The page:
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Horror, The Universal Language 2: The Body in Videodrome (1983) & In My Skin (2002)

Posted by Charles Reece, October 27, 2009 11:51pm | Post a Comment
 videodrome poster french   in my skin poster french

Karen Conterio, founder of the in-patient "A Safe Alternative Program for the Treatment of Self-Injury" at University Hospital in Chicago, describes the average self-mutilator as intelligent and sensitive. She has low self-esteem, comes from a middle- to upper-class economic background, and began injuring herself as a preteen. Her parents are generally high-achievers who have trouble effectively communicating their feelings and often neglect their daughter's needs. -- Teen Magazine

My body is a journal in a way. It's like what sailors used to do, where every tattoo meant something, a specific time in your life when you make a mark on yourself, whether you do it yourself with a knife or with a professional tattoo artist. -- Johnny "not the face" Depp

When it comes to dealing with depersonalization disorders, David Cronenberg was ahead of the curve. He's the undisputed master of the Cartesian horror film, where the self is never wholly integrated with the body. Even his recent crime film, Eastern Promises, shows such a detachment where the Russian mob doesn't trust memory, relying instead on tattoos to signify their identity. Unfortunately for them, anyone with money can get a tattoo, Megan Fox, suburban mall punks, or an undercover cop. Therein lies the problem with trusting the body: it's too easily manipulated and controlled by external forces. As any self-flagellating monk could tell you, the surest way to sin is in reducing self to the earthly constraints of body, the locus of empty spectacle.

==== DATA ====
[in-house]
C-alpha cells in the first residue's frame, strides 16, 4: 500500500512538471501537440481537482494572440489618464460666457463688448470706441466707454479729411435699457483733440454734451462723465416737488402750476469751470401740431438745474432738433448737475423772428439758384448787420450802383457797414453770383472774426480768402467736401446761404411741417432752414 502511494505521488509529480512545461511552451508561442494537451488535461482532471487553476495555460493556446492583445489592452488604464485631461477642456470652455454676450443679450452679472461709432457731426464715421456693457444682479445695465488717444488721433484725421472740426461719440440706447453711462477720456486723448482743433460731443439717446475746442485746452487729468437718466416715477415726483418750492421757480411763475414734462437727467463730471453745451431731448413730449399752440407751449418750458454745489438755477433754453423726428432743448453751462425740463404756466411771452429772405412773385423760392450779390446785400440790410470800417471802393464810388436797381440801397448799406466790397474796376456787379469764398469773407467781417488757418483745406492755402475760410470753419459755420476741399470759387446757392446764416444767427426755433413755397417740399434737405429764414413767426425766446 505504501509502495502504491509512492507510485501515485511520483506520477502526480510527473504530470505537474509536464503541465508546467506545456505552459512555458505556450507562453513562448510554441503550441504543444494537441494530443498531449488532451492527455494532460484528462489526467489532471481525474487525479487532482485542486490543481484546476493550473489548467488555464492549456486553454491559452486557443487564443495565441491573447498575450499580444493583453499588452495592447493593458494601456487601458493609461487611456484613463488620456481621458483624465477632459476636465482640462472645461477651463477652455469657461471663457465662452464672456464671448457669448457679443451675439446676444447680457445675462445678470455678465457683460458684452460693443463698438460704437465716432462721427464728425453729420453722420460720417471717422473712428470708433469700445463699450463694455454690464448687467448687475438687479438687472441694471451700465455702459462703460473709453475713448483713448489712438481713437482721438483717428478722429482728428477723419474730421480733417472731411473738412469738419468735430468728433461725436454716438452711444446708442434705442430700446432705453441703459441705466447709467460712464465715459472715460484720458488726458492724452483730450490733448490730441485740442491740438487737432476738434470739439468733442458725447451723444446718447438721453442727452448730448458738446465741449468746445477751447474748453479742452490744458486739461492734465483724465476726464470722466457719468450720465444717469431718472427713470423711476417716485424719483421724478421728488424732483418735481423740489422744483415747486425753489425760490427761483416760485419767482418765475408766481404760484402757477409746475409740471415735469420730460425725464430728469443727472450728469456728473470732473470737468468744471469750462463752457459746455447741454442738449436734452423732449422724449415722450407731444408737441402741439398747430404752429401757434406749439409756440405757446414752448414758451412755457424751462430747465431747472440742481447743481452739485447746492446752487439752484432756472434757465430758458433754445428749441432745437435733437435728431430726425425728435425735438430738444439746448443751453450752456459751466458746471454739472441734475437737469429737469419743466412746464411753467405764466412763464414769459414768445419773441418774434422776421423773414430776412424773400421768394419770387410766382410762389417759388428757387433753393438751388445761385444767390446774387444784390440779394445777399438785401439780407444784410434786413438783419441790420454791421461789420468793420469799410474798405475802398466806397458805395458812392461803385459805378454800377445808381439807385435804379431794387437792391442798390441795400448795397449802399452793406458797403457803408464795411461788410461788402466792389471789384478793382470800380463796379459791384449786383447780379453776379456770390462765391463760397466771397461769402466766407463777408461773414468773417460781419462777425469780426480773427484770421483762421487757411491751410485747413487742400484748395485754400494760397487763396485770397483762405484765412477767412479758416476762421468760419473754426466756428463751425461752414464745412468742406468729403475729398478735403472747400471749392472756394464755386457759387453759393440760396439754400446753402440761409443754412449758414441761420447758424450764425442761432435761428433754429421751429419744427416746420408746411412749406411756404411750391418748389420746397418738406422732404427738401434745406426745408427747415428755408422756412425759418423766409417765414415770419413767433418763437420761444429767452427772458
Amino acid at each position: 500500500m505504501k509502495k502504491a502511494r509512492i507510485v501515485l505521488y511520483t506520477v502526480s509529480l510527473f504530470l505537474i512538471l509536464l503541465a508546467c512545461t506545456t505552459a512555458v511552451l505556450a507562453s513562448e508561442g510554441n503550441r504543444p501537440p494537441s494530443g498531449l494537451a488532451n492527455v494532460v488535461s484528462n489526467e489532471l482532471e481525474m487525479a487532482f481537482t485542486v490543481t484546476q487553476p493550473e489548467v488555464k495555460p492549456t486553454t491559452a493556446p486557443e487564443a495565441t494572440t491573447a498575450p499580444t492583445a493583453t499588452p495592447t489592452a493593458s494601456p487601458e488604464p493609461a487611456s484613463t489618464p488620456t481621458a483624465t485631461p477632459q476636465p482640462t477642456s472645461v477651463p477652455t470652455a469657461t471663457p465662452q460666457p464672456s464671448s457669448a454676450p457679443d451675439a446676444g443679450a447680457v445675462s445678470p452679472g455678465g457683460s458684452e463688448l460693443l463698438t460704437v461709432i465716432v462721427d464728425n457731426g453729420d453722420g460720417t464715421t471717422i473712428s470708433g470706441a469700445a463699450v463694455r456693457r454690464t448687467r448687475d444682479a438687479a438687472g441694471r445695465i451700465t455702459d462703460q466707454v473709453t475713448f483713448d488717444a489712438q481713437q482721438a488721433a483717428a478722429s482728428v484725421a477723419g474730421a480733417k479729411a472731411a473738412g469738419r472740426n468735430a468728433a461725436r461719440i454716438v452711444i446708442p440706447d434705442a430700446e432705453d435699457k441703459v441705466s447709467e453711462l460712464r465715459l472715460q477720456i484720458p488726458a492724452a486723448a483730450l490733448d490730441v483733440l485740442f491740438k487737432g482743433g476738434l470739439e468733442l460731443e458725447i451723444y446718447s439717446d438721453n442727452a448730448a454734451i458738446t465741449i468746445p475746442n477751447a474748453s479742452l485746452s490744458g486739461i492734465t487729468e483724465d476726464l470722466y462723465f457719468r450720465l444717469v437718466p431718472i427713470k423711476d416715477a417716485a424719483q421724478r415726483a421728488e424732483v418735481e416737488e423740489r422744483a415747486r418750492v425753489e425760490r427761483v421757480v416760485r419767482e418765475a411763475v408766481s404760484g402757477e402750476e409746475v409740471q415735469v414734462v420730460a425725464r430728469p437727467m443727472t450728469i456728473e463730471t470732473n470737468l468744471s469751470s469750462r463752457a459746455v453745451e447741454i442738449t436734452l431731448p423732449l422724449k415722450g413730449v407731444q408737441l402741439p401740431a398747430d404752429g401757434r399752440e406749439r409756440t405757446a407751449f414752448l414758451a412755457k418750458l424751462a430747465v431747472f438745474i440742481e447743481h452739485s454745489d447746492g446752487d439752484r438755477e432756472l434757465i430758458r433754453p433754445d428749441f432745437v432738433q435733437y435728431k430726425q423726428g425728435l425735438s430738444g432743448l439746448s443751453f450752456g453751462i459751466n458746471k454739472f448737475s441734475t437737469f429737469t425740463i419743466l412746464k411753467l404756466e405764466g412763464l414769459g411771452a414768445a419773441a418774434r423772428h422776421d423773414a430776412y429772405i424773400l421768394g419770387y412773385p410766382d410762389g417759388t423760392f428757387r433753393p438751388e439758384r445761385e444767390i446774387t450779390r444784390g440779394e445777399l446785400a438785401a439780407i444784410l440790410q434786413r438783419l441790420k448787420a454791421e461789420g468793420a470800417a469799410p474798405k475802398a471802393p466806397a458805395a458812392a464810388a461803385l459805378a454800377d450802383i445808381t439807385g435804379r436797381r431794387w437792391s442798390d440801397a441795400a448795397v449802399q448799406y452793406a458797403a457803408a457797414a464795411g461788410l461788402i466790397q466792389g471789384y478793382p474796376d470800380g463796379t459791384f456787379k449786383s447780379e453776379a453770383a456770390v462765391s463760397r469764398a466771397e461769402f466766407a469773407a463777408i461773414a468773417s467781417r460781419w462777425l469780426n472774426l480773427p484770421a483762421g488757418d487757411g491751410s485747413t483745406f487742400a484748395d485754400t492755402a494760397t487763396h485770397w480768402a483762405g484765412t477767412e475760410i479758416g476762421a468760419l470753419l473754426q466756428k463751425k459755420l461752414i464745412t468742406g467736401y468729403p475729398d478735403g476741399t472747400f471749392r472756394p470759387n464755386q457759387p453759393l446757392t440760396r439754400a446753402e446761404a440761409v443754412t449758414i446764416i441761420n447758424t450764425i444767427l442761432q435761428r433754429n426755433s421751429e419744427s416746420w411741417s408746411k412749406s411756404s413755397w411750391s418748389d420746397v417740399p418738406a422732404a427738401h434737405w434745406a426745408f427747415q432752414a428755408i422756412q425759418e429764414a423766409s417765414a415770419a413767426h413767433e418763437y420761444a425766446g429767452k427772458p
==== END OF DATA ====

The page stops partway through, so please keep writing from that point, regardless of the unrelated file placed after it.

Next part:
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WAX POETICS RIDIN' HIGH WITH NEW MJ ISSUE + BLACK DYNAMITE S/T

Posted by Billyjam, October 27, 2009 07:40pm | Post a Comment


The bi-monthly Wax Poetics may only be up to issue number 37, but ever since it first arrived earlier this decade Wax Poetics has fast become one of the most revered music magazines out there. Everything about this magazine, from its top-notch writing and photography to its quality layout on nice glossy paper, makes it instantly clear that Wax Poetics is made out of a true love and passion for the music it reports on -- soul, funk, jazz, and of course, hip-hop from the past several decades as well as in depth reporting on select current music. Wax Poetics is the sort of magazine that never makes its way into the recycling bin like most publications do after they have been read. Instead, the 7" by 10" publication is lovingly placed forever on wax poeticsbookshelves alongside music books like Jeff Chang's Can't Stop Won't Stop or the Ego Trip Book Of Rap Lists; books that take a similarly respectful approach to their subject matter. And in addition to the magazine, Wax Poetics also runs a record label. The label's latest release was the accompanying soundtrack to the very recently released Black Dynamite -- the new spoof blaxploitation movie that was made to look like it was done in the 70's and is described by its producers as such: "African-American action legend Black Dynamite goes after 'The Man' for killing his brother Jimmy, for pumping heroin into local orphanages and for flooding the ghetto with hopped-up malt liquor."